The Supreme Court didn’t announce a decision on affirmative action on Monday, but it did rule on a major privacy issue involving DNA tests and arrests.
Two members of the House of Representatives insist the Constitution doesn’t guarantee you the right to vote—and one leading fact-checking group says they may be correct, on a technicality.
There seems to be a lot of talk about the Constitution on television these days, with some interesting options from outlets like PBS, the stars of Duck Dynasty, and yes, even Larry the Cable Guy.
Doug Kendall and David H. Gans from the Constitutional Accountability Center argue that the entire Supreme Court ignored the history at the core of the arguments about affirmative action, voting rights, and same-sex marriage it considered this term.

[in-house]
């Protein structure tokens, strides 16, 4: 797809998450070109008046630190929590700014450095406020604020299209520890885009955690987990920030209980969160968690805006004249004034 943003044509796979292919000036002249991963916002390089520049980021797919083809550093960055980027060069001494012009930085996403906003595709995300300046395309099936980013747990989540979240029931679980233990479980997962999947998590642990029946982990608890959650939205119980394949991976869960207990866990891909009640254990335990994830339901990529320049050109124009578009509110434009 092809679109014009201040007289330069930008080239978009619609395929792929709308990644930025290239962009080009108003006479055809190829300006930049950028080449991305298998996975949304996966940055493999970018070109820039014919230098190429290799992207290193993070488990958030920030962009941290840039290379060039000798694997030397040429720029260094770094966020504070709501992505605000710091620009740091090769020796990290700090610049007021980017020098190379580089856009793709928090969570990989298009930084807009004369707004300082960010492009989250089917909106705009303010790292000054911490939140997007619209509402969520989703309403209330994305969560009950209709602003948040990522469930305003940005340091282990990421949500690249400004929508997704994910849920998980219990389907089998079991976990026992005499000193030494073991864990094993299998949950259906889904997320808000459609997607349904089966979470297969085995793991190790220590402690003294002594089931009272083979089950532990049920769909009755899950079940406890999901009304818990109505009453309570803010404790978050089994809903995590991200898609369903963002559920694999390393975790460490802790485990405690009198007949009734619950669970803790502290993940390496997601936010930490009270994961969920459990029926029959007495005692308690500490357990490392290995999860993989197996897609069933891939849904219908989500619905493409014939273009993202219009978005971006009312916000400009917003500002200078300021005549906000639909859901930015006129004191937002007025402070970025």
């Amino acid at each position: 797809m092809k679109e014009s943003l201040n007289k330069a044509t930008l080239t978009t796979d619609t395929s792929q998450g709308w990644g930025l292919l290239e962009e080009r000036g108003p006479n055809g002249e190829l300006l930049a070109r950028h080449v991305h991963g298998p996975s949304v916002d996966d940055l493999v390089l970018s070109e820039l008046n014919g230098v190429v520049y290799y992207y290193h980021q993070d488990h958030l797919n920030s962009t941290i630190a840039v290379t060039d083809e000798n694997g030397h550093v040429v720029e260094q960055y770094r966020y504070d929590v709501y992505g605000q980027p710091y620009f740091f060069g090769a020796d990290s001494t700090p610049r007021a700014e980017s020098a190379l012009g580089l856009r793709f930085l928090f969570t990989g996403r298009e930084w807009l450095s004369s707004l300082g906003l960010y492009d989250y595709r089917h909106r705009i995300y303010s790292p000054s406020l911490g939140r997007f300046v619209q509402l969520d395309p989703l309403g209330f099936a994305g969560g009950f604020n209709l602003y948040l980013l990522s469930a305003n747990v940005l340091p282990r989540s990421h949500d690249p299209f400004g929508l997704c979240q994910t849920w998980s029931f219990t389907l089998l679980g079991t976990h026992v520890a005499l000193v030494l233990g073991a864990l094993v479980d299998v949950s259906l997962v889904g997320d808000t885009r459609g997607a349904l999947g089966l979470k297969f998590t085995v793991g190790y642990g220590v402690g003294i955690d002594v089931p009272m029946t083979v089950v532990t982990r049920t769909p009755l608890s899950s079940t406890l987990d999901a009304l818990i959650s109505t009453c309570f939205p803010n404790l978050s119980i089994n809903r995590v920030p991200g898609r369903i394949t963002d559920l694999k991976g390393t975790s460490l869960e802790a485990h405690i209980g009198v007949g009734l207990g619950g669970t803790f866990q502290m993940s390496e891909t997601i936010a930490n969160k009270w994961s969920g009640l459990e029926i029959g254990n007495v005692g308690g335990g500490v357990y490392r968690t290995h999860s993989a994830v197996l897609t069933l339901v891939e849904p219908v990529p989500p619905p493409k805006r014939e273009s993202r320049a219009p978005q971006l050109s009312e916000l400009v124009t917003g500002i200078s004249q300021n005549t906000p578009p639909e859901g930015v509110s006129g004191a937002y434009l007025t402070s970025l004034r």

Today marks the anniversary of one of the biggest “reveals” in journalism history: the naming of the Watergate source. The irony is that the current feud between the press and the executive branch has some people making Watergate comparisons again.
Contributor Amy Feldman examines a case in Canada where students were strip-searched for a cellphone, and how that case would have played out in the United States.
Lyle Denniston looks at claims that a “fourth branch” of the government is putting a bureaucratic stranglehold on the other three branches, as well as state governments.
Lyle Denniston looks at the latest turn in a lawsuit over the deaths of three American citizens killed by drones as part of the war on terrorism.
Does the Second Amendment need to be changed or clarified? it’s your turn to sound off about 10 major issues related to the Constitution that people have been talking about for years.
It’s been months since the Supreme Court heard arguments in a potentially landmark affirmative action case. So what’s holding up a decision by the justices?